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Remembering Taranto: The importance of Naval Aviation during the Second World War

Posted by Paul Harrison, on November 8th, 2020

Winston Churchill, as First Lord of the Admiralty from 1911, threw himself into all matters concerning naval aviation. Together with the impetuous Captain Murray Sueter, he not only oversaw the creation of the Royal Naval Air Service, but encouraged its ambition and technical progress. Churchill only gave up flying lessons himself following a crash in 1919.

Churchill’s support for the Fleet Air Arm in the Second World War, however, had to a large extent been supplanted with an enthusiasm for Bomber Command. In spring 1943, Churchill congratulated the Minister of Aircraft Production, Sir Stafford Cripps, especially for ‘the increase in the “heavies,”’ whilst expressing shock and dismay to the First Sea Lord at the ‘renewed disaster’ taking place in the Atlantic. Indeed, the Admiralty recognised that the German anti-shipping campaign had come closer than ever to success in March, 1943, and it would not be until July that shipping gains for the first time overcame losses.

A significant factor in the defeat of the U-boats was the provision of escort carriers. It may come as a surprise to many that the mundane, often defensive operations which these ships carried out represented as great a contribution to the war effort as heroic actions like Taranto. The first escort carriers Biter, Archer and the ill-fortuned Dasher, had joined Atlantic Support Groups by the end of March; these particular ships being converted merchant vessels originally built in the United States. At this time, Churchill desperately needed shipping for the Allied invasion of Sicily and he was forced to tell an angry Stalin that convoys to Russia must be suspended. This background may explain the tone of the following exchange, and also serves as a useful reminder of the variety of tasks which the Fleet Air Arm regularly carried out throughout the war.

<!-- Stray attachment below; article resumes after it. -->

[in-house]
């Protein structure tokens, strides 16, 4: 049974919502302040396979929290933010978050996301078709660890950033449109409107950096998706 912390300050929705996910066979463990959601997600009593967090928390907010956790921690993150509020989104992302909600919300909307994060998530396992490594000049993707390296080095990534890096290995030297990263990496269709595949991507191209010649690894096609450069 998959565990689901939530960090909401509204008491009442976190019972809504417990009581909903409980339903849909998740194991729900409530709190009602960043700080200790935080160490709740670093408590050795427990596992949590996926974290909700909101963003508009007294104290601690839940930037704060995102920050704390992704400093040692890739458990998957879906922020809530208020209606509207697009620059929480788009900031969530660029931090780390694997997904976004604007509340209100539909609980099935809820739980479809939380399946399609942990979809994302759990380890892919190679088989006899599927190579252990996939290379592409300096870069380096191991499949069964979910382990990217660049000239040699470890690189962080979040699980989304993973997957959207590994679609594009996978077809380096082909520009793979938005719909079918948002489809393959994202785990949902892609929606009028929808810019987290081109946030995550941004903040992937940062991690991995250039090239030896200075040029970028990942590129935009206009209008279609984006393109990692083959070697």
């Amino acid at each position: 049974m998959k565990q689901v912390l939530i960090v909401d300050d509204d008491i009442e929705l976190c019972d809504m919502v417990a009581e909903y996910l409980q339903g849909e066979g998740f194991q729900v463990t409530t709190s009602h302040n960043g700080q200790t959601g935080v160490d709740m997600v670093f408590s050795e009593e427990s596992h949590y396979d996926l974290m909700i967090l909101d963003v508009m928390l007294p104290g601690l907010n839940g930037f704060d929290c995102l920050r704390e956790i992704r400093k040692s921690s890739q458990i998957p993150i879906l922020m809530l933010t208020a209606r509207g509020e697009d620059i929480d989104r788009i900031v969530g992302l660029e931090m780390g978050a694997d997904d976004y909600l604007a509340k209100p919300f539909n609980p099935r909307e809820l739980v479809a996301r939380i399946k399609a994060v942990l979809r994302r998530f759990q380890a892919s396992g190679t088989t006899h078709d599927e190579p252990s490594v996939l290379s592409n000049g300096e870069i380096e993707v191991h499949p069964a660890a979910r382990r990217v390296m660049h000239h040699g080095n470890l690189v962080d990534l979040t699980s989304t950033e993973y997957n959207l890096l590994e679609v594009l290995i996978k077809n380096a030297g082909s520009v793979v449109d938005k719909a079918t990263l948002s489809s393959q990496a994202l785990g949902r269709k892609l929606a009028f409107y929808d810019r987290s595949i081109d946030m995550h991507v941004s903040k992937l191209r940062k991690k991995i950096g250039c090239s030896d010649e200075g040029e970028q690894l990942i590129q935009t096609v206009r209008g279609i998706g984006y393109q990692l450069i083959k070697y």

Extract from ‘The Fleet Air Arm in the Second World War, Volume II, 1942-43’ by Ben Jones. N.R.S. Volume 165 (2018) pp. 401- 404

Minute from Prime Minister (The Rt.Hon. W.L.S. Churchill) to First Lord of Admiralty (The Rt.Hon. A.V. Alexander)
[CAB 120/295] 18 April 1943
Requirement for regular reports of Fleet Air Arm operations

1. Having regard to the very large developments of the Fleet Air Arm and the great numbers of
aircraft which are required at the expense of other important war activities, it is most necessary
that the operational performances of the Fleet Air Arm, including sorties, casualty losses and
damage inflicted on the enemy, should be presented month by month. Every part of His Majesty’s
Services has to justify its existence or the scale of its existence at the present time by the
contribution it makes to victory. I cannot recall any important offensive operation that the Fleet Air
Arm has performed since Taranto in 1940. I quite understand that a great deal of reconnaissance
is done in connection with Fleet and other movements at sea and of course the Malta convoys.
2. The form of return which you suggest seems satisfactory. It will be sufficient if it is rendered
every three months, the first one covering not only the month of April but the quarter ending April 30.

Minute from Fifth Sea Lord (RA D.W. Boyd) to Vice Chief of Naval Staff (VA E.N. Syfret)
[ADM 1/14990] 21 April 1943

Reply to Prime Minister’s minute of 18 April 1943

I am astonished at the Prime Minister’s comment in serial No. M.284/3 dated 18.4.43. It is such an
insult to the work of the Fleet Air Arm and as such to the Navy generally, that I suggest an
immediate reply is necessary to the words “I cannot recall any important offensive operations that
the Fleet Air Arm has performed since Taranto”. Major incidents in the work of the FAA since the
attack on the Italian Fleet at Taranto, November 1940:
1) The operations on the Dalmatian coast from Greece, where between 16 and 20 ships were
torpedoed by Swordfish aircraft (April–May,1941).
2) The Syrian campaign where 3 enemy ships were sunk (June, 1941).